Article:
There is a photo of a “Henschel engine of the first railway at Kabul, stored at Darulaman, 1974” by Dr Wolfram Koehler at the Trains-Worldexpresses website (which also has lots of other interesting pictures of trains in Asia).
The Museum And The Palace at the From UBC to Kabul blog by Brian Platt has some photographs of the Kabul museum and its plinthed Henschel steam locomotive which were taken on 30 October 2010. One of the locos with a collapsed cab is also visible in one of the shots.
After wondering around inside for a while, I explored the outside yard of the museum. The most interesting piece was this, the rusted-out body of a steam engine. It’s from the 1920s when Amanullah, the leader of Afghanistan from 1919 to 1929, worked his ass off to modernize the country.
However, Amanullah’s policies were attacked viciously by various conservative factions in Afghanistan, and eventually he was forced into exile in Europe. All that’s left of his grand train visions are sitting on the lawn of the National Museum.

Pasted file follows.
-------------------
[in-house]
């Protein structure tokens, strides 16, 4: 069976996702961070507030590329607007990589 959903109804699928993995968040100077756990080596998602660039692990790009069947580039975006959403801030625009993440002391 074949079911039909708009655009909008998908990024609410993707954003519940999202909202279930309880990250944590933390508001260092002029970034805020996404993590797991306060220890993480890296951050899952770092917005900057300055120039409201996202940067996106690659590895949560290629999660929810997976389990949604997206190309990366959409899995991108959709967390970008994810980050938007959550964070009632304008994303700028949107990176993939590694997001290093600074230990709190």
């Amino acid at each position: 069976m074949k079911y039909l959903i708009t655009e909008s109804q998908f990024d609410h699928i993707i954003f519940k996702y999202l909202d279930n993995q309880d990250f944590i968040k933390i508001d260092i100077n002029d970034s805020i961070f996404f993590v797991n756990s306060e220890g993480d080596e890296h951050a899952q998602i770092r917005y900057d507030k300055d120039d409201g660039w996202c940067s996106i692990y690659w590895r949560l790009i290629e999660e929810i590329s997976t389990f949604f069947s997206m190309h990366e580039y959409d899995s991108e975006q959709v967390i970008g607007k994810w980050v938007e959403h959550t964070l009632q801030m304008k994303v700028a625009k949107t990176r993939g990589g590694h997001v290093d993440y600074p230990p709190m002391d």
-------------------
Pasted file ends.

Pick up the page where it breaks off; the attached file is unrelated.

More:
Source: From UBC to Kabul, 2010-11-03
“Not something you would expect!” says wandering photographer Bob McIntosh, who took a nice photograph of the plinthed Henschel steam locomotive in Darulaman, near Kabul.
He also has a picture of a grain silo, which shows part of the defunct trolley bus route in Kabul.
A correpsondent called Ramon writes that
The engine put on display must be engine no. 19680 or 19681. These two were reported to be kept in the shed for a long time. The 3rd engine has no. 19691, it is the last one in the row outside the museum.
Burkhard Puetz was in Afghanistan in 1971. He took these photographs showing two of the 2′ 6″ gauge Henschel steam locomotives from the Kabul to Darulaman railway still in their shed, and also the remains of the carriages outside.
(Photos © Burkhard Puetz)